Colonial Currency - March 25, 1776 - Paper Money - Signed by Declaration Signer John HartInv# PC1050 Paper Money
18 Pence, #57077, FR-NJ-176. Signed by John Hurt, signer of the Declaration!
There were three general types of money in the Colonies of British America: the specie (coins), printed paper money and trade-based commodity money. Commodity money was used when cash (coins and paper money) were scarce. Commodities such as tobacco, beaver skins, and wampum, served as money at various times in many locations.
Cash in the Colonies was denominated in pounds, shillings, and pence. The value of each denomination varied from Colony to Colony; a Massachusetts pound, for example, was not equivalent to a Pennsylvania pound. All colonial pounds were of less value than the British pound sterling. The coins in circulation during the Colonial Era were, most often, of Spanish and Portuguese origin. The prevalence of the Spanish dollar throughout the Colonies, led to the money of the United States being denominated in dollars, rather than pounds.
One by one, colonies began to issue their own paper money to serve as a convenient medium of exchange. In 1690, the Province of Massachusetts Bay created "the first authorized paper money issued by any government in the Western World". This paper money was issued to pay for a military expedition during King William's War. Other colonies followed the example of Massachusetts Bay by issuing their own paper currency in subsequent military conflicts.
The paper bills issued by the colonies were known as "bills of credit". Bills of credit were usually fiat money: they could not be exchanged for a fixed amount of gold or silver coins upon demand. Bills of credit were usually issued by colonial governments to pay debts. The governments would then retire the currency by accepting the bills for payment of taxes. When colonial governments issued too many bills of credit or failed to tax them out of circulation, inflation resulted. This happened especially in New England and the southern colonies, which, unlike the Middle Colonies, were frequently at war. Pennsylvania, however, was responsible in not issuing too much currency and it remains a prime example in history as a successful government-managed monetary system. Pennsylvania's paper currency, secured by land, was said to have generally maintained its value against gold from 1723 until the Revolution broke out in 1775.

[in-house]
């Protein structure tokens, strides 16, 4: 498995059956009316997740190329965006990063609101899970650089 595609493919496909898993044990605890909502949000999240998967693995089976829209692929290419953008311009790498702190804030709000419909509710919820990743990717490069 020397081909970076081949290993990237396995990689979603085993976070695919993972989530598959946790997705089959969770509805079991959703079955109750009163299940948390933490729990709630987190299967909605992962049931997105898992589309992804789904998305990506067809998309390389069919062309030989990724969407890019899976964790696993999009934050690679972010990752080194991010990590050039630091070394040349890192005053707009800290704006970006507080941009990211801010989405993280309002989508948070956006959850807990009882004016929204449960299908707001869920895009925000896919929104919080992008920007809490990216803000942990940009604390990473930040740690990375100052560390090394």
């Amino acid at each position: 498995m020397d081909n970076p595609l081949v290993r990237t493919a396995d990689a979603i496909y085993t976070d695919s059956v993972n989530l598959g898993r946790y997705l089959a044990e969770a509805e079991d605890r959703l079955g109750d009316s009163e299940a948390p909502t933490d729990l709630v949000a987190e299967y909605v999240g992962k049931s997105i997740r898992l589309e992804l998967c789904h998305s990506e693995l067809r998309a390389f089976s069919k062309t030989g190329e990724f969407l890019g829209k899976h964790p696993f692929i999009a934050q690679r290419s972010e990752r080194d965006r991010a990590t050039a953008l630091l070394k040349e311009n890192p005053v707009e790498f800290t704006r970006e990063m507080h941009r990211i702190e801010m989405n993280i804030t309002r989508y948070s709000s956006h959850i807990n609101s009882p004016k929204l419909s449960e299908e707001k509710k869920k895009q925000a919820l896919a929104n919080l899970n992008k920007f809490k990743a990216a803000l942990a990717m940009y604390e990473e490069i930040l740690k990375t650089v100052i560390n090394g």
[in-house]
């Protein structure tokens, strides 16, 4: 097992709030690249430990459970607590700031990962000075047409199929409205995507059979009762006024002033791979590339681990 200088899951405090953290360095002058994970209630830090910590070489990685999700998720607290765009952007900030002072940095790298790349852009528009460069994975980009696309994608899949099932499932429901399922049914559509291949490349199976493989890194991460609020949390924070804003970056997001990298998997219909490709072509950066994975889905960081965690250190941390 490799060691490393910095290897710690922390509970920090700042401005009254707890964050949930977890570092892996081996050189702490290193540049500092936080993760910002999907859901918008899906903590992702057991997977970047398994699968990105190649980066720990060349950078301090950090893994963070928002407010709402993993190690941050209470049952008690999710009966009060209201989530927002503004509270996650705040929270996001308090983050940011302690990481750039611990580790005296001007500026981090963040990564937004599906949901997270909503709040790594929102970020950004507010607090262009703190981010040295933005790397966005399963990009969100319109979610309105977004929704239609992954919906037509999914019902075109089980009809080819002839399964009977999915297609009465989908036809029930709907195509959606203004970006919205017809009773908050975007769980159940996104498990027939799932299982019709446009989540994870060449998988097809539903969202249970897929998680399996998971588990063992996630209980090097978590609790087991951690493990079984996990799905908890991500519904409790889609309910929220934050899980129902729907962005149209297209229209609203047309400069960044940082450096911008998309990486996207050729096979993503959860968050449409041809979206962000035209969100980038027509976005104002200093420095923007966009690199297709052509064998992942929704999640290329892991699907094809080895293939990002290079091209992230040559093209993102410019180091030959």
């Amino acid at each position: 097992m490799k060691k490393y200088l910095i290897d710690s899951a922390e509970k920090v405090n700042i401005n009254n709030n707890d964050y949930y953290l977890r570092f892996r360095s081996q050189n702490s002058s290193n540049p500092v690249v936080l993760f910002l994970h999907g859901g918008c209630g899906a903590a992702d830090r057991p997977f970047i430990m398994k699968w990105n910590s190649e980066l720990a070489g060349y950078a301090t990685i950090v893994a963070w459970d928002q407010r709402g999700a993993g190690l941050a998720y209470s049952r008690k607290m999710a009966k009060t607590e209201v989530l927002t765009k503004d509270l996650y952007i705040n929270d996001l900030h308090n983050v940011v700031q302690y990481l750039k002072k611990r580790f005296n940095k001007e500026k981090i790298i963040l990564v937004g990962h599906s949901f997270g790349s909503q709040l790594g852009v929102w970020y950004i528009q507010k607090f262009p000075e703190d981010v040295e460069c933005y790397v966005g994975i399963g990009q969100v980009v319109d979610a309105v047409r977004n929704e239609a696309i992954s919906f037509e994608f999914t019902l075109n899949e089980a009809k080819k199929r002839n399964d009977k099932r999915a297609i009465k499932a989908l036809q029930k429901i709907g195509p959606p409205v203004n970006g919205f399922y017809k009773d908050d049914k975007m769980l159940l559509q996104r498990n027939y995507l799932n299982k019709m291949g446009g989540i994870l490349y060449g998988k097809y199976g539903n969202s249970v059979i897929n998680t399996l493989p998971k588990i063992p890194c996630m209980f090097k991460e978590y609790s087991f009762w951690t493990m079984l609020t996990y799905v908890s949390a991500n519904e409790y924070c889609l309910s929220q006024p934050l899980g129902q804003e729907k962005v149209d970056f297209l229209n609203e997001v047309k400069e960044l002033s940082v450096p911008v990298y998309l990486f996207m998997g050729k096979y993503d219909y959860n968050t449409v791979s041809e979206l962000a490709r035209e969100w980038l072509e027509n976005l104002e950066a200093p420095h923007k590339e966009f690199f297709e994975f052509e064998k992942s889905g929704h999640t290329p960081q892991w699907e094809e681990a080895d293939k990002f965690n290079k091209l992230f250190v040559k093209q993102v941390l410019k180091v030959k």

This depreciation of colonial currency was harmful to creditors in Great Britain when colonists paid their debts with money that had lost value. The British Parliament passed several Currency Acts to regulate the paper money issued by the colonies. The Act of 1751 restricted the issue of paper money in New England. It allowed the existing bills to be used as legal tender for public debts (i.e. paying taxes), but disallowed their use for private debts (e.g. for paying merchants). In 1776, British economist Adam Smith criticized colonial bills of credit in his most famous work, The Wealth of Nations.
Another Currency Act, in 1764, extended the restrictions to the colonies south of New England. Unlike the earlier act, this act did not prohibit the colonies in question from issuing paper money but it forbade them to designate their currency as legal tender for public or private debts. That prohibition created tension between the colonies and the mother country and has sometimes been seen as a contributing factor in the coming of the American Revolution. After much lobbying, Parliament amended the act in 1773, permitting the colonies to issue paper currency as legal tender for public debts. Shortly thereafter, some colonies once again began issuing paper money. When the American Revolutionary War began in 1775, all of the rebel colonies, soon to be independent states, issued paper money to pay for military expenses.